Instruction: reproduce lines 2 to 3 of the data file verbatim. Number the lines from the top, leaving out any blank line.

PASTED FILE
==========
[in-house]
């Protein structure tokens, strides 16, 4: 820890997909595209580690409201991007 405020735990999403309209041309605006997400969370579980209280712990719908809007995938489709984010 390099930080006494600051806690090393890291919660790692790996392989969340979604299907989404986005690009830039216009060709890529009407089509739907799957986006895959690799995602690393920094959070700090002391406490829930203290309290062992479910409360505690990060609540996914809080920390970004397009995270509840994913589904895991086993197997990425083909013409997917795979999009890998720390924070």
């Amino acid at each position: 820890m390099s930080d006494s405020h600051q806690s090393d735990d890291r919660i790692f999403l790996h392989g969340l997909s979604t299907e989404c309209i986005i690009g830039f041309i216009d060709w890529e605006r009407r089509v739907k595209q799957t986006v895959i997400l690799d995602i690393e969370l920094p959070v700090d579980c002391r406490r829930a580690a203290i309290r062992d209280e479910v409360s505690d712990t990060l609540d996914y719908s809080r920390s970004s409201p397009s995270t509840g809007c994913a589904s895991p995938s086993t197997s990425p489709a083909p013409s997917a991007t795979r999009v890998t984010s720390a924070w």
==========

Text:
């Protein structure tokens, strides 16, 4: 820890997909595209580690409201991007 405020735990999403309209041309605006997400969370579980209280712990719908809007995938489709984010 390099930080006494600051806690090393890291919660790692790996392989969340979604299907989404986005690009830039216009060709890529009407089509739907799957986006895959690799995602690393920094959070700090002391406490829930203290309290062992479910409360505690990060609540996914809080920390970004397009995270509840994913589904895991086993197997990425083909013409997917795979999009890998720390924070």
């Amino acid at each position: 820890m390099s930080d006494s405020h600051q806690s090393d735990d890291r919660i790692f999403l790996h392989g969340l997909s979604t299907e989404c309209i986005i690009g830039f041309i216009d060709w890529e605006r009407r089509v739907k595209q799957t986006v895959i997400l690799d995602i690393e969370l920094p959070v700090d579980c002391r406490r829930a580690a203290i309290r062992d209280e479910v409360s505690d712990t990060l609540d996914y719908s809080r920390s970004s409201p397009s995270t509840g809007c994913a589904s895991p995938s086993t197997s990425p489709a083909p013409s997917a991007t795979r999009v890998t984010s720390a924070w």